Negro drawings by Miguel Covarrubias. Alfred A. Knopf. 1927. First Printing trade edition (copyright date same as title page date, with no later printings listed). 7 1/2" x 10" pages not numbered, Hardcover with dust jacket. DUST JACKET: Many missing pieces. Spine is completely gone. Two corners of the front panel are gone. Flaps are separated from the rest of the dust jacket. Not price-clipped. Original price $7.00. Now protected and held together by a removable mylar dj cover. BOOK: Gilt lettering on spine is almost completely faded, but that on the front cover is bright and unfaded. Bottom corner of the front cover shows some sun fading. Some light smudging on the back cover. Moderate cover edge wear. A light scrape on the bottom edge of the page block, not affecting the page surfaces. Slight separation inside the back cover. Pinpoint specks of soiling inside the front cover. No other previous owner markings. No tears, folds or creases to pages. Binding is tight with no looseness to pages. Not ex-library, not remaindered and not a facsimile reprint. For sale by Jon Wobber, bookseller since 1978. IJ30a
"Miguel Covarrubias, also known as José Miguel Covarrubias Duclaud (22 November 1904 — 4 February 1957) was a Mexican painter, caricaturist, illustrator, ethnologist and art historian. Along with his American colleague Matthew W. Stirling, he was the co-discoverer of the Olmec civilization.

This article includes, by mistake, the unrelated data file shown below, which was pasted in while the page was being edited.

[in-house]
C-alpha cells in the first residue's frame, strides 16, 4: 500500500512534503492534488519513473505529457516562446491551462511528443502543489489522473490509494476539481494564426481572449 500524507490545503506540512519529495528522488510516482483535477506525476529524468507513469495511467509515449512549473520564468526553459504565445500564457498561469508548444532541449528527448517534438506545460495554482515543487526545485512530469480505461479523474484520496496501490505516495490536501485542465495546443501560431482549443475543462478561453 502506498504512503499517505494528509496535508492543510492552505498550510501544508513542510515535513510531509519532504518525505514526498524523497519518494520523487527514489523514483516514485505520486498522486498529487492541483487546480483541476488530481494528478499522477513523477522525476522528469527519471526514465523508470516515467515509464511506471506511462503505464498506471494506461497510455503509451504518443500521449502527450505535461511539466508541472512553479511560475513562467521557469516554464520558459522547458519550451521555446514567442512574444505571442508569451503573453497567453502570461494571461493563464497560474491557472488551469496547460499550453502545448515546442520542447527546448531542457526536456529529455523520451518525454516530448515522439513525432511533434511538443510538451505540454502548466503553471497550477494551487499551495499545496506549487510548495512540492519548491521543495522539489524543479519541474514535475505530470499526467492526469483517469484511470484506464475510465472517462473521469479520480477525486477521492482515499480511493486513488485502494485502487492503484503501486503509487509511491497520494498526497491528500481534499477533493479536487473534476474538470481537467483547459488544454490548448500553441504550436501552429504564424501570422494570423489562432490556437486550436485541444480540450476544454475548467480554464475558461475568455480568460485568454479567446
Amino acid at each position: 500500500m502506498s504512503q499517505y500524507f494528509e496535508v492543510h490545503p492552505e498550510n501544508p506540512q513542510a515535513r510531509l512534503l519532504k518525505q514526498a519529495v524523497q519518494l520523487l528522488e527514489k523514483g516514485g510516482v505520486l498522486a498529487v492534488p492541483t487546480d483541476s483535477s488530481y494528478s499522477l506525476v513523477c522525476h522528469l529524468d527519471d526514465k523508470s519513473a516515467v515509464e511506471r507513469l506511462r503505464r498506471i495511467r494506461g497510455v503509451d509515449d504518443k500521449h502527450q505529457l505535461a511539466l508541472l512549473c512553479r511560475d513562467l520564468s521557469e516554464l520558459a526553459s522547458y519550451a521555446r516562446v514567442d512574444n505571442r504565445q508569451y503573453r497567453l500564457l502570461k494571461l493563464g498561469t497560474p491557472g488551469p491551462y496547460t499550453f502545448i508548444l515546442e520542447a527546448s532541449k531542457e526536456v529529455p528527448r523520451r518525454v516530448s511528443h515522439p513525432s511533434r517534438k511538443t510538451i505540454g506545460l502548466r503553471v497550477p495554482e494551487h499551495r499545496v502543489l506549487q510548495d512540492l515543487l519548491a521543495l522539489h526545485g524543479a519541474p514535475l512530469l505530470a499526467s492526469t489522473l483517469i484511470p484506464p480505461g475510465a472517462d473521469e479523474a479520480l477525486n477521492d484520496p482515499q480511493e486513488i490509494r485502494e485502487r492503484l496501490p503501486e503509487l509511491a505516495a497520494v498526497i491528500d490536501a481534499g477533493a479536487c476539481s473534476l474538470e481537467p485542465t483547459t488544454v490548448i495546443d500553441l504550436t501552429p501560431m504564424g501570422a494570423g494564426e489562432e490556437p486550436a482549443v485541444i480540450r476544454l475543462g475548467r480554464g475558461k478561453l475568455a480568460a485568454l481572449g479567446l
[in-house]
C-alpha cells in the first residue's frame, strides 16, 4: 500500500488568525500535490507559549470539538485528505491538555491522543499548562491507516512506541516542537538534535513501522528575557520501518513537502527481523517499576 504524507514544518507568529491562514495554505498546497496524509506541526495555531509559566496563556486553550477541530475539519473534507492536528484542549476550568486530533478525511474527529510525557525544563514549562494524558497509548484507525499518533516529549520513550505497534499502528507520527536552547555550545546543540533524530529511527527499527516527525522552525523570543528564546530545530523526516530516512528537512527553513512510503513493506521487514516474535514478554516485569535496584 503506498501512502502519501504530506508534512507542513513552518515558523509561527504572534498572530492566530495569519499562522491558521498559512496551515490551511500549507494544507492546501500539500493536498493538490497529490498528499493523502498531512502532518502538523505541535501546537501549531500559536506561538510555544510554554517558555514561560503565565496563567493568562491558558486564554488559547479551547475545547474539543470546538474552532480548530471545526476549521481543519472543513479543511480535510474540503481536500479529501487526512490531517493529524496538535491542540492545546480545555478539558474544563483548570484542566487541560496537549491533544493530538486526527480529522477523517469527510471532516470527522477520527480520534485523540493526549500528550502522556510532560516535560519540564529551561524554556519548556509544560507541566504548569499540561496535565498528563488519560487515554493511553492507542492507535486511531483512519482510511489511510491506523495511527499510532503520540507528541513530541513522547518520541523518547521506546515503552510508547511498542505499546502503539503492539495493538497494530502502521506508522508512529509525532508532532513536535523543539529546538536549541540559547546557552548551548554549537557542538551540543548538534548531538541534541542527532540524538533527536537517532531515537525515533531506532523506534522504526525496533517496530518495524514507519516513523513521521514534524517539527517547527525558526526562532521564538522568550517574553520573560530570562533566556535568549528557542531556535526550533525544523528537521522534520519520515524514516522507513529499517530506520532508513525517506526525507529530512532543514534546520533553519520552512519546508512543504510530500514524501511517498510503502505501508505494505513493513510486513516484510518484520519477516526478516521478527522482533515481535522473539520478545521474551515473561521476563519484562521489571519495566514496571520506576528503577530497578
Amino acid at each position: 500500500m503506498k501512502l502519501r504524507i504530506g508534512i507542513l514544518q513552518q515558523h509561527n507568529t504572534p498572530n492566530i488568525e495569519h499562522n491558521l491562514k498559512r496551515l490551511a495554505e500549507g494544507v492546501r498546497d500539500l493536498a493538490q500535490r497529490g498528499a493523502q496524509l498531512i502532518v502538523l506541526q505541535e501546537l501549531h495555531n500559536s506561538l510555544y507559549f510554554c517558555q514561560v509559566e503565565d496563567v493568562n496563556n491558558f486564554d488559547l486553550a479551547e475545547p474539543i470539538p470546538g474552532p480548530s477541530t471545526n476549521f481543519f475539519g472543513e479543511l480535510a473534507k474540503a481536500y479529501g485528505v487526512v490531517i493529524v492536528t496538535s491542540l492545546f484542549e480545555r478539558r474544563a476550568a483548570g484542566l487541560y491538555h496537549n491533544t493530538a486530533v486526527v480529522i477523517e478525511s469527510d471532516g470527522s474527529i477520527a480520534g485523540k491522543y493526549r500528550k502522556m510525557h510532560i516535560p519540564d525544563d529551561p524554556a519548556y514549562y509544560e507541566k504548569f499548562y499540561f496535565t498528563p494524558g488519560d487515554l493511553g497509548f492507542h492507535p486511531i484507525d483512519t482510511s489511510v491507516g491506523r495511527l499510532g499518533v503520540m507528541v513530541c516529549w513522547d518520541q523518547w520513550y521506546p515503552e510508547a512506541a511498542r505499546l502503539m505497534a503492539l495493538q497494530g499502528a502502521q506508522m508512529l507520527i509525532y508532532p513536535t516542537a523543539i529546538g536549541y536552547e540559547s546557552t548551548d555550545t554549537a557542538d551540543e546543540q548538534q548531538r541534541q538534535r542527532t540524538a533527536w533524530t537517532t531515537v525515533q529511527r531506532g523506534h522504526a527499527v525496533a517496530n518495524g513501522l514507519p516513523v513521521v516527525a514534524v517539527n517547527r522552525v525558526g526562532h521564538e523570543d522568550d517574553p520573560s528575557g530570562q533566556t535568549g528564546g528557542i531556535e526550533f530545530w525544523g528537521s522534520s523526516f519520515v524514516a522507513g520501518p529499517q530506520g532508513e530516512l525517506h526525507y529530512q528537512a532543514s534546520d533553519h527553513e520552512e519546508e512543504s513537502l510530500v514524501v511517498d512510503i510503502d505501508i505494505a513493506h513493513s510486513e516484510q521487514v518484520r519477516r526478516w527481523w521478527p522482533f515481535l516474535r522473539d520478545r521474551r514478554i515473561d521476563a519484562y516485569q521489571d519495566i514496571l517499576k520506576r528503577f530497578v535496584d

Miguel's artwork and celebrity caricatures have been featured in The New Yorker and Vanity Fair magazines. The linear nature of his drawing style was highly influential to other caricaturists such as Al Hirschfeld. Miguel's first book of caricatures The Prince of Wales and Other Famous Americans was a hit, though not all his subjects were thrilled that his sharp, pointed wit was aimed at them. He immediately fell in love with the Harlem jazz scene, which he frequented with Rosa and friends including Eugene O'Neill and Nickolas Muray. He counted many notables among his friends including Zora Neale Hurston, Langston Hughes and W.C. Handy for whom he also illustrated books. Miguel's caricatures of the jazz clubs were the first of their kind printed in Vanity Fair. He managed to capture the spirit of the Harlem Renaissance in much of his work as well as in his book, Negro Drawings. He did not consider these caricatures, but serious drawings of people, music and a culture he loved." - wikipedia